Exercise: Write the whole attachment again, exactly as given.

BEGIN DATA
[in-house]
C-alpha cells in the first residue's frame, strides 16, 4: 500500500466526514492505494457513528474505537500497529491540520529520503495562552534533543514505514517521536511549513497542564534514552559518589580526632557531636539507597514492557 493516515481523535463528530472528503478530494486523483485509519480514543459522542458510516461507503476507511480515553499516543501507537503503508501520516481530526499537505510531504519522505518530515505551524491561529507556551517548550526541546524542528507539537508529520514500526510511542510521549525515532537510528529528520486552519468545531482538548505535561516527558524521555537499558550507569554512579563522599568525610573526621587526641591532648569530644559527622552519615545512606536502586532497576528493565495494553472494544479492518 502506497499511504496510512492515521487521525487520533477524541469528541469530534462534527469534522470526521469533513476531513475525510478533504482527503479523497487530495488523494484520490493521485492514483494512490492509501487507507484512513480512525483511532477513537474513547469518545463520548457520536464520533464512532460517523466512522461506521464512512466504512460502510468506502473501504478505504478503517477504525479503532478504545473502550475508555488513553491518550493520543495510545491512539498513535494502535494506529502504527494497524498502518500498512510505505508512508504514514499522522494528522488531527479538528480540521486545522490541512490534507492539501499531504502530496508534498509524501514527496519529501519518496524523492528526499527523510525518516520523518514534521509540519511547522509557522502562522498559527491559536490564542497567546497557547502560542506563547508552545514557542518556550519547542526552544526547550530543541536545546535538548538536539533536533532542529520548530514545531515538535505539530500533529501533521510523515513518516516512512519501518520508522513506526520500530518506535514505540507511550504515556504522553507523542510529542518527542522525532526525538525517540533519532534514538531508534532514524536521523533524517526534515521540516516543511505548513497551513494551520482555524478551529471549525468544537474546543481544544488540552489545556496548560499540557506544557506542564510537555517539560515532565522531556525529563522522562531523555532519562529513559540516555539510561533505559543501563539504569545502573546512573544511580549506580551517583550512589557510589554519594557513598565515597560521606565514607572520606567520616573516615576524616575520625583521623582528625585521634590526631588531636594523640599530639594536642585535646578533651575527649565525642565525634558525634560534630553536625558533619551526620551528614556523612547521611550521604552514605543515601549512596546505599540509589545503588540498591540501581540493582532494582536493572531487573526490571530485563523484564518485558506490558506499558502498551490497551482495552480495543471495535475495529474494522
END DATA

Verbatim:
[in-house]
C-alpha cells in the first residue's frame, strides 16, 4: 500500500466526514492505494457513528474505537500497529491540520529520503495562552534533543514505514517521536511549513497542564534514552559518589580526632557531636539507597514492557 493516515481523535463528530472528503478530494486523483485509519480514543459522542458510516461507503476507511480515553499516543501507537503503508501520516481530526499537505510531504519522505518530515505551524491561529507556551517548550526541546524542528507539537508529520514500526510511542510521549525515532537510528529528520486552519468545531482538548505535561516527558524521555537499558550507569554512579563522599568525610573526621587526641591532648569530644559527622552519615545512606536502586532497576528493565495494553472494544479492518 502506497499511504496510512492515521487521525487520533477524541469528541469530534462534527469534522470526521469533513476531513475525510478533504482527503479523497487530495488523494484520490493521485492514483494512490492509501487507507484512513480512525483511532477513537474513547469518545463520548457520536464520533464512532460517523466512522461506521464512512466504512460502510468506502473501504478505504478503517477504525479503532478504545473502550475508555488513553491518550493520543495510545491512539498513535494502535494506529502504527494497524498502518500498512510505505508512508504514514499522522494528522488531527479538528480540521486545522490541512490534507492539501499531504502530496508534498509524501514527496519529501519518496524523492528526499527523510525518516520523518514534521509540519511547522509557522502562522498559527491559536490564542497567546497557547502560542506563547508552545514557542518556550519547542526552544526547550530543541536545546535538548538536539533536533532542529520548530514545531515538535505539530500533529501533521510523515513518516516512512519501518520508522513506526520500530518506535514505540507511550504515556504522553507523542510529542518527542522525532526525538525517540533519532534514538531508534532514524536521523533524517526534515521540516516543511505548513497551513494551520482555524478551529471549525468544537474546543481544544488540552489545556496548560499540557506544557506542564510537555517539560515532565522531556525529563522522562531523555532519562529513559540516555539510561533505559543501563539504569545502573546512573544511580549506580551517583550512589557510589554519594557513598565515597560521606565514607572520606567520616573516615576524616575520625583521623582528625585521634590526631588531636594523640599530639594536642585535646578533651575527649565525642565525634558525634560534630553536625558533619551526620551528614556523612547521611550521604552514605543515601549512596546505599540509589545503588540498591540501581540493582532494582536493572531487573526490571530485563523484564518485558506490558506499558502498551490497551482495552480495543471495535475495529474494522